AppleInsider is supported by its audience and may earn commission as an Amazon Associate and affiliate partner on qualifying purchases. These affiliate partnerships do not influence our editorial content.
LG Display has reportedly started to mass produce OLED panels for Apple, which could be used in the production of iPhone displays, with the first batch of 400,000 panels expected to be delivered in December.
The start of OLED panel mass production by LG Display in November for delivery to Apple in December required the purchase of materials in October, according to industry sources of ETNews. Now the parts and materials have been received by LG's E-6 facility in Paju, South Korea, the company has started to make progress in creating the ordered panels.
It is claimed production will ramp up from deposition to module assembly, in order to get the panels in Apples possession by mid-December.
Details of the agreement between Apple and LG Display have yet to be disclosed, but industry observers estimate there to be approximately 400,000 panels in the order. At an estimated price of 100,000 won ($89.29) per OLED panel, the total order is expected to be worth around 40 billion won ($35.7 million) to LG.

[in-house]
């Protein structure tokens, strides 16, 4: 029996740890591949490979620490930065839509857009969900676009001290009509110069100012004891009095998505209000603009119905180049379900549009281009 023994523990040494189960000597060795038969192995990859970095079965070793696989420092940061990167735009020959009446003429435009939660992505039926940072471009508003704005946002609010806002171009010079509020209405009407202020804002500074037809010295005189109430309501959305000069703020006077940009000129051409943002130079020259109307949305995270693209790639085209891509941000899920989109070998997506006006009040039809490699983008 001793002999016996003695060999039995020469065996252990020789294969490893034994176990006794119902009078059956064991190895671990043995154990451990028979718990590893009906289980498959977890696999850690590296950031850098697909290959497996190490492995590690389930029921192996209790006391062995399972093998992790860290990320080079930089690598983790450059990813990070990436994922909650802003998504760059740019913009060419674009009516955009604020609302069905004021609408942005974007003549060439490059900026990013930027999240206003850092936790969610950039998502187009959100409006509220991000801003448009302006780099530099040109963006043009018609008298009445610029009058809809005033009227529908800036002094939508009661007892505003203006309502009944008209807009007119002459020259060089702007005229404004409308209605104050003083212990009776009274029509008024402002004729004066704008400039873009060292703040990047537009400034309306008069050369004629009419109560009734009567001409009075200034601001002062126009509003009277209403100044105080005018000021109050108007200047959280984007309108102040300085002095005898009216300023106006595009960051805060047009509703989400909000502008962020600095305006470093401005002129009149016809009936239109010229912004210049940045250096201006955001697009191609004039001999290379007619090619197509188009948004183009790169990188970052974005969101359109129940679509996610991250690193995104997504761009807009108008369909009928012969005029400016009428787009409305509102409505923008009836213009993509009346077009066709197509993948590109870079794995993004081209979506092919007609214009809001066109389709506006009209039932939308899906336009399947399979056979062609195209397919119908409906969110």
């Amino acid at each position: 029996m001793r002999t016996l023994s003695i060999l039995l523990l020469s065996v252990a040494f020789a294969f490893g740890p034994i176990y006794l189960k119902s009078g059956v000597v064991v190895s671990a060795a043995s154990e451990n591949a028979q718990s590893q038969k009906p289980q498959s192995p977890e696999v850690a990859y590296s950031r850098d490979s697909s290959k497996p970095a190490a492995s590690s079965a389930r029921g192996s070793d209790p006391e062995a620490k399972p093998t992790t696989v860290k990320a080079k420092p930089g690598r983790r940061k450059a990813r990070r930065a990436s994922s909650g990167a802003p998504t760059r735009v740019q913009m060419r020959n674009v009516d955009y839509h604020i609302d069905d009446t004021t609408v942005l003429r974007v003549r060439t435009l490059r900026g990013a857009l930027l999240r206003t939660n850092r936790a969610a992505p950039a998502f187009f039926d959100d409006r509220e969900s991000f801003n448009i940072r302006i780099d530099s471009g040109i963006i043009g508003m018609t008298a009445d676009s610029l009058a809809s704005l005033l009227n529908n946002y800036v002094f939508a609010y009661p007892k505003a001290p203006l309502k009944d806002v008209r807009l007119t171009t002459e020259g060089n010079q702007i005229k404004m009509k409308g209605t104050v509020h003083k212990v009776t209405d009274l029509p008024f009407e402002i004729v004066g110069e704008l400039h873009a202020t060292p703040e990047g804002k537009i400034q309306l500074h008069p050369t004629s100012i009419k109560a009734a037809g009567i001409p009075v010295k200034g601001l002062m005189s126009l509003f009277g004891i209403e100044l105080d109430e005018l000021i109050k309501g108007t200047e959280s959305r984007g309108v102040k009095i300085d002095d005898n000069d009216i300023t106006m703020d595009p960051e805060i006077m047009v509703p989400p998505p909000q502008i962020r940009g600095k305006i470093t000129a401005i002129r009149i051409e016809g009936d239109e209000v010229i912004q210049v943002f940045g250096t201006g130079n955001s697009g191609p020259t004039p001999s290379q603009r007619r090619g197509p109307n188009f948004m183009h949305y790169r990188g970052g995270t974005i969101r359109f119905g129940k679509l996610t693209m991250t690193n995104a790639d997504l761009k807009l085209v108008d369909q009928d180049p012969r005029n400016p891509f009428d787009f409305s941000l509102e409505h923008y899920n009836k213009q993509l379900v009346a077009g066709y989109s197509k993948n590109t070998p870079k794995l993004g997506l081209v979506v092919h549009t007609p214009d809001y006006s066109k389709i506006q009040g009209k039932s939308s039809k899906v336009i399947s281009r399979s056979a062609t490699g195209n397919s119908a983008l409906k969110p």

It is unclear what size the panels supplied by LG Display will be, as they can be supplied as large panels and cut down to more appropriate sizes, meaning each panel could yield multiple displays. So, at present, it isn't clear if the panels are a test run of 200,000 screens, or a production order of many more than that, for inclusion in an entire product line.
LG is already an OLED panel supplier to Apple for the Apple Watch, but the vast bulk of OLED orders have been produced by Samsung. Reports from July suggested Apple was interested in using LG Display to source OLED and LCD panels for the 2018 iPhones, but was apparently ordering single-digit millions of OLED panels from LG Display, while the bulk stemmed from Samsung.
A report in September seemingly confirmed the rumors LG would be tapped for iPhone XS OLED panels — but that turned out to be not the case so far.